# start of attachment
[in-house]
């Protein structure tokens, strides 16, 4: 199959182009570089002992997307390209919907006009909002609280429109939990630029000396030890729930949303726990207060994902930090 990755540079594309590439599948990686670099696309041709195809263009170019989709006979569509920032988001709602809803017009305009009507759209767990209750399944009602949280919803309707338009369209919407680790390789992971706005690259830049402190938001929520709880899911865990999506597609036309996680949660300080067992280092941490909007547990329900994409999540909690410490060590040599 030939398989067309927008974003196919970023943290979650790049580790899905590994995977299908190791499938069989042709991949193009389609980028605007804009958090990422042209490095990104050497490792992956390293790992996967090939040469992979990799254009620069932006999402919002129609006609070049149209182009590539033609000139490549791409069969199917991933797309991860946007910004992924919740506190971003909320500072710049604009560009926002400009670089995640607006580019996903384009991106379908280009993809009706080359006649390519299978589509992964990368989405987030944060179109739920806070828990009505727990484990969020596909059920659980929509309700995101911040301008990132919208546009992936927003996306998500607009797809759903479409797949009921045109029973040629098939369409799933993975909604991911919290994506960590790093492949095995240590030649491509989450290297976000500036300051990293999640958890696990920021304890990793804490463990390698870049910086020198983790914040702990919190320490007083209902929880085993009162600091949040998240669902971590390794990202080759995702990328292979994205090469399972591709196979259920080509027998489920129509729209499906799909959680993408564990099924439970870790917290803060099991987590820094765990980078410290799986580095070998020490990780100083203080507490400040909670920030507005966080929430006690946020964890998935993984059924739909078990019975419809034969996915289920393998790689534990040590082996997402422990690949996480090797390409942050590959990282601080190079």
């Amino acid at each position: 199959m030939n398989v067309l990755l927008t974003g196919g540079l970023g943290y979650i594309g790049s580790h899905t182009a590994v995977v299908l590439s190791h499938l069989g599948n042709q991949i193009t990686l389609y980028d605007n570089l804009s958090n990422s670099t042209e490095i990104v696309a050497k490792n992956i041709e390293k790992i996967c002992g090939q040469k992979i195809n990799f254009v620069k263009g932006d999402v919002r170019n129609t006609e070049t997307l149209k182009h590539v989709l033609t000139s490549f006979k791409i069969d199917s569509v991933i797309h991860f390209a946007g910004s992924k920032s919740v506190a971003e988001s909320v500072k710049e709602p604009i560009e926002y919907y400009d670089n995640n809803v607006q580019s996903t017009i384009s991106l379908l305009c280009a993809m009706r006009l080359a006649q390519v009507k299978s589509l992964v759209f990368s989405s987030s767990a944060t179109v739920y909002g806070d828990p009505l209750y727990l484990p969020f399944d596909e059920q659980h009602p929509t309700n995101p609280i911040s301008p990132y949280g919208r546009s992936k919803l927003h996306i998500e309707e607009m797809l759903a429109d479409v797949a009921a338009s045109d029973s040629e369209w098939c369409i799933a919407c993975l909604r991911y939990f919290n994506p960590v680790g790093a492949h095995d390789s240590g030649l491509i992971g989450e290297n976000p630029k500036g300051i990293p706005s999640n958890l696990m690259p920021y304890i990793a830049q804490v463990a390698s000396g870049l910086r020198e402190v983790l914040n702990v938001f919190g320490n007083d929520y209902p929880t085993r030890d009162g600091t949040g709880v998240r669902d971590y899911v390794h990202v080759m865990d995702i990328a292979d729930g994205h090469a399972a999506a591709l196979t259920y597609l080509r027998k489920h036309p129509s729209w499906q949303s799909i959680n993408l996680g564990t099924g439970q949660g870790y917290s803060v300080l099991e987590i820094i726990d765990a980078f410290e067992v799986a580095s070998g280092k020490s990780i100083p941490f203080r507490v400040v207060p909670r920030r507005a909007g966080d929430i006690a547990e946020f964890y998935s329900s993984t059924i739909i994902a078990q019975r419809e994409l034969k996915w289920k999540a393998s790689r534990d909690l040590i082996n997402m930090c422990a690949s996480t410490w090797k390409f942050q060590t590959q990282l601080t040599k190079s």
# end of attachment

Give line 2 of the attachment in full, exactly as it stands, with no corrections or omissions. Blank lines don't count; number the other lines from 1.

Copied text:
């Protein structure tokens, strides 16, 4: 199959182009570089002992997307390209919907006009909002609280429109939990630029000396030890729930949303726990207060994902930090 990755540079594309590439599948990686670099696309041709195809263009170019989709006979569509920032988001709602809803017009305009009507759209767990209750399944009602949280919803309707338009369209919407680790390789992971706005690259830049402190938001929520709880899911865990999506597609036309996680949660300080067992280092941490909007547990329900994409999540909690410490060590040599 030939398989067309927008974003196919970023943290979650790049580790899905590994995977299908190791499938069989042709991949193009389609980028605007804009958090990422042209490095990104050497490792992956390293790992996967090939040469992979990799254009620069932006999402919002129609006609070049149209182009590539033609000139490549791409069969199917991933797309991860946007910004992924919740506190971003909320500072710049604009560009926002400009670089995640607006580019996903384009991106379908280009993809009706080359006649390519299978589509992964990368989405987030944060179109739920806070828990009505727990484990969020596909059920659980929509309700995101911040301008990132919208546009992936927003996306998500607009797809759903479409797949009921045109029973040629098939369409799933993975909604991911919290994506960590790093492949095995240590030649491509989450290297976000500036300051990293999640958890696990920021304890990793804490463990390698870049910086020198983790914040702990919190320490007083209902929880085993009162600091949040998240669902971590390794990202080759995702990328292979994205090469399972591709196979259920080509027998489920129509729209499906799909959680993408564990099924439970870790917290803060099991987590820094765990980078410290799986580095070998020490990780100083203080507490400040909670920030507005966080929430006690946020964890998935993984059924739909078990019975419809034969996915289920393998790689534990040590082996997402422990690949996480090797390409942050590959990282601080190079």